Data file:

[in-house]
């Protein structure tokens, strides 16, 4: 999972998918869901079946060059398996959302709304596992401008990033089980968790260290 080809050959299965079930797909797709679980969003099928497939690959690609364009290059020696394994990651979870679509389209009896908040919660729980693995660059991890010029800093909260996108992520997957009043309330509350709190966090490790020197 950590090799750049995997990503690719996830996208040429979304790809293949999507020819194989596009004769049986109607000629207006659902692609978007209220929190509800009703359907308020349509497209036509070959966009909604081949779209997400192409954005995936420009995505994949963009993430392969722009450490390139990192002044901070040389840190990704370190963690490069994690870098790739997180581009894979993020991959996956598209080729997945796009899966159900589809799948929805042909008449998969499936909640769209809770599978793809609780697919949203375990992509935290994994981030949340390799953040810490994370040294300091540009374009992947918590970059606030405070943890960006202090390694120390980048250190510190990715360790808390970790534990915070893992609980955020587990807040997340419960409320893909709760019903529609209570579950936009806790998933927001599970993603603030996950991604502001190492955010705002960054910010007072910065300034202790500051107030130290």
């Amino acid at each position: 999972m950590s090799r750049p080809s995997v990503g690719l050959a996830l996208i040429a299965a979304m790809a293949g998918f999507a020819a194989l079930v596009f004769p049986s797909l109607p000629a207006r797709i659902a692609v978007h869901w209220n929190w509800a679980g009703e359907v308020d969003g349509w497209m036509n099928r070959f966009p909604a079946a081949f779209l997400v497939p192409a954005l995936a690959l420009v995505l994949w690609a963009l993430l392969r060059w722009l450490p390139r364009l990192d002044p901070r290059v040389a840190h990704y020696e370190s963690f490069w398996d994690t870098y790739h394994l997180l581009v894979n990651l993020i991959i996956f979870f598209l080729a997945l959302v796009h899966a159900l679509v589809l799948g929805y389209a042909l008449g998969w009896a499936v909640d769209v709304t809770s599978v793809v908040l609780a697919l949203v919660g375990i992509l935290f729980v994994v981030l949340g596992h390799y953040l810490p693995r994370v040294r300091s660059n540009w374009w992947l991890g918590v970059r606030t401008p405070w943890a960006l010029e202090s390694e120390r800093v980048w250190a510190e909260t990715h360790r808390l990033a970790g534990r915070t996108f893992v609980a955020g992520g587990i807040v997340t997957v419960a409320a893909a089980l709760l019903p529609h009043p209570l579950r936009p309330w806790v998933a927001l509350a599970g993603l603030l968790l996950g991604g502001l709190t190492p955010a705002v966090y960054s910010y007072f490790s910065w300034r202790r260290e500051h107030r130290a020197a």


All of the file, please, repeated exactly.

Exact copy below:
[in-house]
């Protein structure tokens, strides 16, 4: 999972998918869901079946060059398996959302709304596992401008990033089980968790260290 080809050959299965079930797909797709679980969003099928497939690959690609364009290059020696394994990651979870679509389209009896908040919660729980693995660059991890010029800093909260996108992520997957009043309330509350709190966090490790020197 950590090799750049995997990503690719996830996208040429979304790809293949999507020819194989596009004769049986109607000629207006659902692609978007209220929190509800009703359907308020349509497209036509070959966009909604081949779209997400192409954005995936420009995505994949963009993430392969722009450490390139990192002044901070040389840190990704370190963690490069994690870098790739997180581009894979993020991959996956598209080729997945796009899966159900589809799948929805042909008449998969499936909640769209809770599978793809609780697919949203375990992509935290994994981030949340390799953040810490994370040294300091540009374009992947918590970059606030405070943890960006202090390694120390980048250190510190990715360790808390970790534990915070893992609980955020587990807040997340419960409320893909709760019903529609209570579950936009806790998933927001599970993603603030996950991604502001190492955010705002960054910010007072910065300034202790500051107030130290």
């Amino acid at each position: 999972m950590s090799r750049p080809s995997v990503g690719l050959a996830l996208i040429a299965a979304m790809a293949g998918f999507a020819a194989l079930v596009f004769p049986s797909l109607p000629a207006r797709i659902a692609v978007h869901w209220n929190w509800a679980g009703e359907v308020d969003g349509w497209m036509n099928r070959f966009p909604a079946a081949f779209l997400v497939p192409a954005l995936a690959l420009v995505l994949w690609a963009l993430l392969r060059w722009l450490p390139r364009l990192d002044p901070r290059v040389a840190h990704y020696e370190s963690f490069w398996d994690t870098y790739h394994l997180l581009v894979n990651l993020i991959i996956f979870f598209l080729a997945l959302v796009h899966a159900l679509v589809l799948g929805y389209a042909l008449g998969w009896a499936v909640d769209v709304t809770s599978v793809v908040l609780a697919l949203v919660g375990i992509l935290f729980v994994v981030l949340g596992h390799y953040l810490p693995r994370v040294r300091s660059n540009w374009w992947l991890g918590v970059r606030t401008p405070w943890a960006l010029e202090s390694e120390r800093v980048w250190a510190e909260t990715h360790r808390l990033a970790g534990r915070t996108f893992v609980a955020g992520g587990i807040v997340t997957v419960a409320a893909a089980l709760l019903p529609h009043p209570l579950r936009p309330w806790v998933a927001l509350a599970g993603l603030l968790l996950g991604g502001l709190t190492p955010a705002v966090y960054s910010y007072f490790s910065w300034r202790r260290e500051h107030r130290a020197a």